Reverse Grip Pulldown - Concise and Comprehensive Overview

Reverse Grip Pulldown - Concise and Comprehensive Overview

It’s well-known that one of the best exercises for building back width is a pull-up… but what about its sister, the pulldown?

A pulldown is a vertical rowing exercise that most gyms have. This is a cable-based machine exercise and it targets your lats and biceps.

Chances are, you’ve seen someone walking around the gym with their arms out like they have huge lats… but nothing is there. Invisible lat syndrome is where these little guys get a little pump and they feel that they are bigger than they are.

Since having this V-taper is aesthetically pleasing, you can increase the illusion of broader shoulders and a narrower waist. Performing reverse grip pulldowns involves using your forearms, triceps, rear delts, rotator cuff, your rhomboids, traps, and scapula muscles — it’s simply an effective workout.

When you compare reverse grip pulldowns to wide-grip pulldowns, reverse grip targets the lower lats more, it involves the pec major, and it doesn’t involve as much rotator cuff.

It’s basically a chin-up without the ability to use momentum to make it easier. The adjustability of the weight you lift is great for those unable to perform chin-ups.

Performing a Reverse Grip Pulldown

Before you start lifting, sit down at the machine and make sure the adjustments are correct. Make sure your feet fit under the bar that holds you down and isn’t too loose. Once you start lifting, your body will come off of your seat, so setting it properly will allow you to train heavy.

Now that everything is set up and you have your weight selected, go ahead and grab the bar with a supinated grip. That means you’ll see the palms of your hands.

Pick a weight that you can conservatively do around 10 to 12 reps with. Be sure they are quality reps with a full range of motion — don’t let your ego get in your way.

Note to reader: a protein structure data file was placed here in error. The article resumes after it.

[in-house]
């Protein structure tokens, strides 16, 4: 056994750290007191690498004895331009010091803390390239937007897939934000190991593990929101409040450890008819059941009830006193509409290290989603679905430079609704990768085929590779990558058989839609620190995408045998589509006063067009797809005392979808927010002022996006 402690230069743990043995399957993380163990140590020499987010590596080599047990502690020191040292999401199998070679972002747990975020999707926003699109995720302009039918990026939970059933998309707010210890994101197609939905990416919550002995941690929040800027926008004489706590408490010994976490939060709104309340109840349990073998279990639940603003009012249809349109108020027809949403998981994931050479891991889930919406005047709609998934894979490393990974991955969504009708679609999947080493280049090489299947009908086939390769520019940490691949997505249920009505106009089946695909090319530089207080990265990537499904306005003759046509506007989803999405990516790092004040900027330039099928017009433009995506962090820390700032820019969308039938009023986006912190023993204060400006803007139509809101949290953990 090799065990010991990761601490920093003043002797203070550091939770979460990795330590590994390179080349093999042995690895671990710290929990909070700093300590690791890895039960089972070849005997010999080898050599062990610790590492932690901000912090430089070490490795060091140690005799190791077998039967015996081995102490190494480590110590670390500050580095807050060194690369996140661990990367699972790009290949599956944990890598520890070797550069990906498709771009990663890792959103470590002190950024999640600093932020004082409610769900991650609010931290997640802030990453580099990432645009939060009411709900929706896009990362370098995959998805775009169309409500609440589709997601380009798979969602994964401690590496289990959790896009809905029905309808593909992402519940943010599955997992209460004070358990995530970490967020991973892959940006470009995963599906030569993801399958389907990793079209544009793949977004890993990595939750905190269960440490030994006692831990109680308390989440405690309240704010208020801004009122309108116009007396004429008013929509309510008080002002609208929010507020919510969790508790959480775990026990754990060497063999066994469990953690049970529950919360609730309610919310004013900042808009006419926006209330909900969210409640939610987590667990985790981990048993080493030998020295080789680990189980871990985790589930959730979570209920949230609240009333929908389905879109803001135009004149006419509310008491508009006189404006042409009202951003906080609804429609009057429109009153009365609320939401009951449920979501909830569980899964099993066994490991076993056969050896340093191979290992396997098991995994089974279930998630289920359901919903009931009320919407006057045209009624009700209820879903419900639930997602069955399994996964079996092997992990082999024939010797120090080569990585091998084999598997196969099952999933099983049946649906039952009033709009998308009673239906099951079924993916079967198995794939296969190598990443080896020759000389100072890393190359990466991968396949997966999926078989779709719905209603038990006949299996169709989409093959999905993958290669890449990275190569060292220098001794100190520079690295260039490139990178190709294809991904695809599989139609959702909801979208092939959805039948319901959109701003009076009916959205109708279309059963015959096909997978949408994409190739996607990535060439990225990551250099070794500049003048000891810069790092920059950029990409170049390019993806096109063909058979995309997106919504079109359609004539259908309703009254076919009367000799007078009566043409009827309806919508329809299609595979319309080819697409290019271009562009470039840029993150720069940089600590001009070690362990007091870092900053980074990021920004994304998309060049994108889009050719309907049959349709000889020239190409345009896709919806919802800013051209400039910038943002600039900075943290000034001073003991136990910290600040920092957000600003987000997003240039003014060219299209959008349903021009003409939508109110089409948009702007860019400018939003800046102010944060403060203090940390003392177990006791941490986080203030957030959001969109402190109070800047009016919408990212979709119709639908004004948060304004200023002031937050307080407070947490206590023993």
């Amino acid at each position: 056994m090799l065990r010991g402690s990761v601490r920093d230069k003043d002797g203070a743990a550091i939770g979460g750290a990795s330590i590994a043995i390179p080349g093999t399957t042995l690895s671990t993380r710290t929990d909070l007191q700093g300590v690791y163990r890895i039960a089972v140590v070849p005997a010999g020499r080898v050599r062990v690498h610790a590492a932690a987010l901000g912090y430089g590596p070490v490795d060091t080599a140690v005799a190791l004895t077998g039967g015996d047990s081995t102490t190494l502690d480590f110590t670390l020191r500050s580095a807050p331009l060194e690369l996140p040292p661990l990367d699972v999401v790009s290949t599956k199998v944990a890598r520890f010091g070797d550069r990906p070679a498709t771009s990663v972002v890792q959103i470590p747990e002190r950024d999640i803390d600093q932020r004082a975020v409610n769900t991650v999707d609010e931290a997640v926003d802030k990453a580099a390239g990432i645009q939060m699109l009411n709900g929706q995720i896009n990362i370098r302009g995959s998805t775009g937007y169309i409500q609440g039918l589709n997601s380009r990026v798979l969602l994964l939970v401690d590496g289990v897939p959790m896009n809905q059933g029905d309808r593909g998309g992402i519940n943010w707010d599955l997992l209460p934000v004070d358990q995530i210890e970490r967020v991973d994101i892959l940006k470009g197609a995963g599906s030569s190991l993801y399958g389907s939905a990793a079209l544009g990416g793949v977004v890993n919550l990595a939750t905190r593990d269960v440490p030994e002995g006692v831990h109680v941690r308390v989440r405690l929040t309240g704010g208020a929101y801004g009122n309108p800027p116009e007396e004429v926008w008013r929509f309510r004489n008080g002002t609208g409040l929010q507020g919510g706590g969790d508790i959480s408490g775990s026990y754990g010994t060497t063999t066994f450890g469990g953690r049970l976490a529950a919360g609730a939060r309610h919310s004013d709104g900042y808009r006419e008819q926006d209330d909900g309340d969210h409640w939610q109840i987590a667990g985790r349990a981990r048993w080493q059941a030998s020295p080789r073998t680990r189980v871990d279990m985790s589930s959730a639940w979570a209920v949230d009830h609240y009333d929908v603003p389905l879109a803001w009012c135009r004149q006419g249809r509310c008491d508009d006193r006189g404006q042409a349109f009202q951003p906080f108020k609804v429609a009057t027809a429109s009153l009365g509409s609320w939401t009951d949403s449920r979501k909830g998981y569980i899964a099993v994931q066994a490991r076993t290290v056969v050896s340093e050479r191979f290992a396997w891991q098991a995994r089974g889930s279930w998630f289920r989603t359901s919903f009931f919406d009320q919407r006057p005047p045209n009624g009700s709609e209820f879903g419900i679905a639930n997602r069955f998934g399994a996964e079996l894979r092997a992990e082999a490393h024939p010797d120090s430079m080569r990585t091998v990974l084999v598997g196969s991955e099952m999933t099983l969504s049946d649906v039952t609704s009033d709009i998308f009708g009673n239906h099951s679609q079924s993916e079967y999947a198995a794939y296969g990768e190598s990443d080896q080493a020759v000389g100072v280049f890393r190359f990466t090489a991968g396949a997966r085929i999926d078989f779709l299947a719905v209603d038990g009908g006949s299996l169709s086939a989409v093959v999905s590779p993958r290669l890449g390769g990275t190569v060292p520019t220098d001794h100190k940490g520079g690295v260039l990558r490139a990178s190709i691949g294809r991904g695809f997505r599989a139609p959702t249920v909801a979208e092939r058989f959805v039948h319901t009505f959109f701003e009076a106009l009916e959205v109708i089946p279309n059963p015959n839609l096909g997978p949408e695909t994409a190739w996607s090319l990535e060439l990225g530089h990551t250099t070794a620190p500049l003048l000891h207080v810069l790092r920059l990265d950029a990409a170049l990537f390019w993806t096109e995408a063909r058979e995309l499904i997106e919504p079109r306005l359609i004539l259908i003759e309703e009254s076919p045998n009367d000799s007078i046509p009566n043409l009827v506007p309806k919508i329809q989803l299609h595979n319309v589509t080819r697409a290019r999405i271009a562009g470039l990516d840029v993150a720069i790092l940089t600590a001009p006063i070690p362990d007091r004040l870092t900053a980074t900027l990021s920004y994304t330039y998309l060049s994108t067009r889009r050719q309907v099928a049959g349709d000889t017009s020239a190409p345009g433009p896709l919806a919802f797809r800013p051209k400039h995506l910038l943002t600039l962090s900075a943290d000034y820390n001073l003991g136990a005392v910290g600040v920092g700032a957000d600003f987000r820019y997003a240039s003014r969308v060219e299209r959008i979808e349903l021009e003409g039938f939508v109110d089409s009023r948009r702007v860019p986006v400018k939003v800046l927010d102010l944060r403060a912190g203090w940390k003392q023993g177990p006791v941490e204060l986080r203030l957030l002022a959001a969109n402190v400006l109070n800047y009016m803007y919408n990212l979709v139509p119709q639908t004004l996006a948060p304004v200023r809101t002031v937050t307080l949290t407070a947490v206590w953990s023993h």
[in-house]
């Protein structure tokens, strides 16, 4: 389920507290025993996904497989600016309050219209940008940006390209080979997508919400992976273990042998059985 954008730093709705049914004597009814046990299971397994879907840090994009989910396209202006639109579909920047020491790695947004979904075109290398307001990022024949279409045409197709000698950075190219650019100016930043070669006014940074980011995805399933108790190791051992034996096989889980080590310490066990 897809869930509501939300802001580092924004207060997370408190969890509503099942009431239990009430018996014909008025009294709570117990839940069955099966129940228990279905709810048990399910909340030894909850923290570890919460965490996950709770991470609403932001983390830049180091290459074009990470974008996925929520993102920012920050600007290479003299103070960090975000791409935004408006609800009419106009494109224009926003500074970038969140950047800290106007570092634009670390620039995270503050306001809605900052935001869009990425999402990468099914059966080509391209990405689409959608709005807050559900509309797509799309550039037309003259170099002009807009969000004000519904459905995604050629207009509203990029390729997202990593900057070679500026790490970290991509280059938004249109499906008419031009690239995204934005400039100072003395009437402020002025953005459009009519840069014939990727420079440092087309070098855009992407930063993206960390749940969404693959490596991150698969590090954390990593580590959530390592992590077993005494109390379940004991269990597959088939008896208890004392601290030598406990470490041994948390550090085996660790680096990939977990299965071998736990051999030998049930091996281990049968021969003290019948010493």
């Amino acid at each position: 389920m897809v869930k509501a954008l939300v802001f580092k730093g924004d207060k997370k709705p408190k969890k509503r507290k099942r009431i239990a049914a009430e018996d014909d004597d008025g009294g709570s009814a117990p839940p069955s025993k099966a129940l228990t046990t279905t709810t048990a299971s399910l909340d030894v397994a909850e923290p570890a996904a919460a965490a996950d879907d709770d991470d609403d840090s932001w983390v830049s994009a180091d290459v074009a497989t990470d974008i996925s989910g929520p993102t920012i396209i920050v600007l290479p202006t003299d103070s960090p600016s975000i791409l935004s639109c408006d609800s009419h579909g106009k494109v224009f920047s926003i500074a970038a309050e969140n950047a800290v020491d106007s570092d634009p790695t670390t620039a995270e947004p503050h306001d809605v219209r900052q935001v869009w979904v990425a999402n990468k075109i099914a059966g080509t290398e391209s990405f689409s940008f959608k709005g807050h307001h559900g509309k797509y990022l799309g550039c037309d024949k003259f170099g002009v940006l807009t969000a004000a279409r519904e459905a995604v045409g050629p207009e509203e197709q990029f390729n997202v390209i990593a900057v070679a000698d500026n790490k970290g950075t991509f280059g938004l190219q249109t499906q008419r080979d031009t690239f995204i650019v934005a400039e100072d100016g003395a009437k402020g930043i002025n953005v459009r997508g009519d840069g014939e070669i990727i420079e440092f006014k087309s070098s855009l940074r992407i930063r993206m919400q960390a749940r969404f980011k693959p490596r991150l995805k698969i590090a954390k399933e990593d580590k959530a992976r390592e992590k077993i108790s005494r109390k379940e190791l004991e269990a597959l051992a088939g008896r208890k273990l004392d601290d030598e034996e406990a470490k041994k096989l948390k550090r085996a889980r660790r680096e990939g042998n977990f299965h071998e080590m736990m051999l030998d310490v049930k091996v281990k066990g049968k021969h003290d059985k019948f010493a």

Slightly arch your back away from the machine and initiate the pull by engaging your lats, pulling your shoulder blades back, and pulling your elbows towards the ground. Your biceps are more involved in the reverse grip pulldown rather than wide-grip, so use your arms as levers to transfer power from your lats to the bar.

Be sure to pause for a solid second every rep at the bottom of the lift to get a good contraction. You don’t have to touch your chest for the rep to count, but go as far as your shoulders allow.

Slowly let the bar raise and repeat for your desired reps and sets.

Reverse Grip Pulldown Rep Scheme

You can program reverse grip pulldowns in a few different ways, so there really isn’t a recommended rep scheme.

Reverse grip pulldowns can be performed using straight sets, pyramid sets, drop sets, rest-pause sets, supersets, giant sets, paused reps, and slow negatives.

Try a variety of heavy, low rep sets and also include some lighter, higher weight rep sets.

Reverse Grip Pulldown Tips

Getting the most out of your reverse grip pulldowns comes down to experience. There are a few things I’ve learned over the years that will help you get a good start on them, but you’ll have to do the rest of the work.

Try Thumbless Grip

Many lifters state they improve lat and bicep engagement, pull more weight, and decrease shoulder movement when they utilize a thumbless grip.

Use Straps

Don’t let your grip strength keep you from pulling more. Using some straps will allow you to pull more and heavier without losing grip.

The focus of the exercise is to improve your lats, biceps, and other supporting muscles. While you should work on improving your grip strength, don’t be afraid to bust the straps out.

Don’t Use Momentum

One thing I regret back in the day was using momentum to do my lifts. Then when I would try to do a dead hang pullup, it was a completely different monster.

If you want to build the best back you can, you’re going to have to limit your momentum and keep your ego at the door.

Don’t be afraid to be explosive, but don’t sway your body back and forth every rep just to pull it.

Learn to Retract Shoulders

Have you ever been smacked in the middle of your back? Maybe someone whipped a towel there?

Squeezing your shoulder blades together as if you just got smacked in the middle of your back is what you need to do throughout your set. Failing to pack your shoulders will result in more emphasis on your shoulders instead of your lats and biceps.

Squeezing your shoulder blades together also helps keep your chest up.

Wrapping It Up

This exercise is great if you have the machine available to do it.

The exercise is a great compound movement with limited risk of injury — unless you ego lift and use momentum. For the most part, everyone should be able to do this exercise and benefit from it.

Use good form, play around with weight, sets, and reps, and consistently try to improve.

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